Topless? Busted—At Home

A Utah woman has been busted for “lewdness” after her stepchildren walked in on her while she was dressed in pants but no top.

Tilli Buchanan, 27, and her husband had been installing drywall alone in their garage. They both removed their shirts when they became itchy from the industrial fibers.

When his children—her stepchildren—ages 9, 10, and 13 walked in and saw the two working topless, both adults stayed calm. But after the children’s birth mother found out, she contacted authorities, saying she was “alarmed.” City police responded and filed misdemeanor charges of “lewdness.”

The state’s lewdness statute criminalizes exposure of “the female breast below the top of the areola” in the presence of a child in a private place “under circumstances the person should know will likely cause affront or alarm.”

If convicted, Buchanan faces imprisonment, fines and will have to register as a sex offender for 10 years. As a registered sex offender, she might not be able to live in her house, might not be able to see her step-children, and would be limited in the kind of job she could have.

The law’s language requires a woman to accurately predict whether being topless is likely to cause “affront or alarm.” This subjective, burdensome law privileges the viewpoint of the most squeamish (or huffily moralistic) among us. There will always be people who see illicit sexuality wherever they look—two men holding hands, a single woman buying condoms, evidence-based school sex education. Once something is coded as sexual, it’s rarely completely private. Government, no matter how “conservative,” is almost invariably invited in.

In this life-depleting drama, the Utah legislature is not the worst player. And while the West Valley City Prosecutor Ryan Robinson is a fool, he’s arguably just doing his job.

The real villain is the kids’ mother. Was she really thinking, “Reporting their stepmother to the police, encouraging expensive and frightening legal action, possibly destroying this part of their family—that’s what’s best for these children”?

No way. At best, this is an act of panic. At worst, it’s an act of revenge. The woman could have contacted her ex-husband, or Tilli, or a friendly third party (relative, clergy, school teacher). The woman could have demanded that all three parents sit with the three kids and discuss the event—what a wonderful “teachable moment” this family had just been handed: What is sex? Are breasts always sexual? What is privacy? What is embarrassment?

It would have been easy to get Tilli and hubby to agree that “While we don’t think we did anything wrong, we’ll try to avoid such an incident again”—far better for the children, compared to police involvement and national publicity.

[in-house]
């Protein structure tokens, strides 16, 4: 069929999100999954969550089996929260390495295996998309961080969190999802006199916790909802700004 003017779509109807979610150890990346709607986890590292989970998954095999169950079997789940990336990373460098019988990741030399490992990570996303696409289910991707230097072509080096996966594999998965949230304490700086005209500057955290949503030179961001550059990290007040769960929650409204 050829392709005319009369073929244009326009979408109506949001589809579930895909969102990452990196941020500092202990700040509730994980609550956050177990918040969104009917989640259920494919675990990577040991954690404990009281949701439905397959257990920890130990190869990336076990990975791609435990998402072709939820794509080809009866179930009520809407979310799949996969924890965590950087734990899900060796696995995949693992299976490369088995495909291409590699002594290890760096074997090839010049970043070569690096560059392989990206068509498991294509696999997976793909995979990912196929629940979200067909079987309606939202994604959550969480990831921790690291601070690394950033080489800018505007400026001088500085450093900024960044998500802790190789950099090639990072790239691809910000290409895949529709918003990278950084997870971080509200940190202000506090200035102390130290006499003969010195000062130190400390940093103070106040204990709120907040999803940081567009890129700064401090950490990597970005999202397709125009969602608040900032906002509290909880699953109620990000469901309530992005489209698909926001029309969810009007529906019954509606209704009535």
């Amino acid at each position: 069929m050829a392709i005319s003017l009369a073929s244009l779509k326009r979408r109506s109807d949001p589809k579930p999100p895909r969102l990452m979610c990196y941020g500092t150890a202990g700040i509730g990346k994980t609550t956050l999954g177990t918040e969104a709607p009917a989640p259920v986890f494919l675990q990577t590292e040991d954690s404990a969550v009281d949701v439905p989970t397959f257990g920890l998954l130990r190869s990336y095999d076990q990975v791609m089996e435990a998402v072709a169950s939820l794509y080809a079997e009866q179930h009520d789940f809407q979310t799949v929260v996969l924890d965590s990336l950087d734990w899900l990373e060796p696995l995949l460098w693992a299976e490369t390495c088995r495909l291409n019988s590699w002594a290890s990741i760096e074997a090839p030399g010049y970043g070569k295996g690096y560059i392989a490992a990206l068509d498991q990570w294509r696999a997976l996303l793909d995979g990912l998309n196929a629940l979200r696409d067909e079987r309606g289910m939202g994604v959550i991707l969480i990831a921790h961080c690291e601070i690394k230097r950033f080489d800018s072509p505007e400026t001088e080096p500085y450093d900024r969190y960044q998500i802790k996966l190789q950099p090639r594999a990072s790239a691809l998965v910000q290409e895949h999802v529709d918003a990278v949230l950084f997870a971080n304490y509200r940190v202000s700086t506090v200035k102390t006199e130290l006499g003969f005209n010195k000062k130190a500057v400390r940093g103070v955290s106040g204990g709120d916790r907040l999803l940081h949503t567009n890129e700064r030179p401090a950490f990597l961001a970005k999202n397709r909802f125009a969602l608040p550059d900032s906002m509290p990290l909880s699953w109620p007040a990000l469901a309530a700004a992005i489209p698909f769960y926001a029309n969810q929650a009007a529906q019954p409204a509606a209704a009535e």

No, the ex-wife was more interested in making trouble for her ex and his new young wife than she was in caretaking her children. Shame on her.

Predictably, social media weighed in. Some tweeters saw malevolence or prudery at work. Others mentioned their “disgust” at Tilli’s horrifying, aggressive, perverted boobs.

TV talkshow host Marie Osmond spoke for the decency mob when she recoiled from the dangerous danglers: “If my children walked in to see their stepmother and their father putting up drywall naked [just topless, thanks], to me that would be a sense of pornography,” she said. Now we know what kind of porn Osmond looks at: the dusty, itchy, sweaty, don’t-touch-me-I’m-filthy kind.

And, Marie, of course it’s better to upend your kids’ lives (and force their dad to spend food money on a lawyer) than to let them see a pair of particularly non-sexual boobs on a hard-working woman.

In February, a federal judge ruled that a Colorado law banning women from being topless in public was unconstitutional. After spending over $300,000 to defend its band, the city of Fort Collins dropped the case. One day, perhaps Utah—and the rest of our national morality apparatus—will allow people the same rights in private that they have in public.

Meanwhile, may Tilli’s husband’s ex-wife have many dusty, itchy, sleepless nights thinking of Tilli’s dusty, itchy breasts. Her kids have already forgotten about them. It may take the kids longer, though, to forgive their mother for selfishly exploiting them.
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If you liked this, you’ll enjoy my piece at www.MartyKlein.com/janet-jacksons-nipple-returns/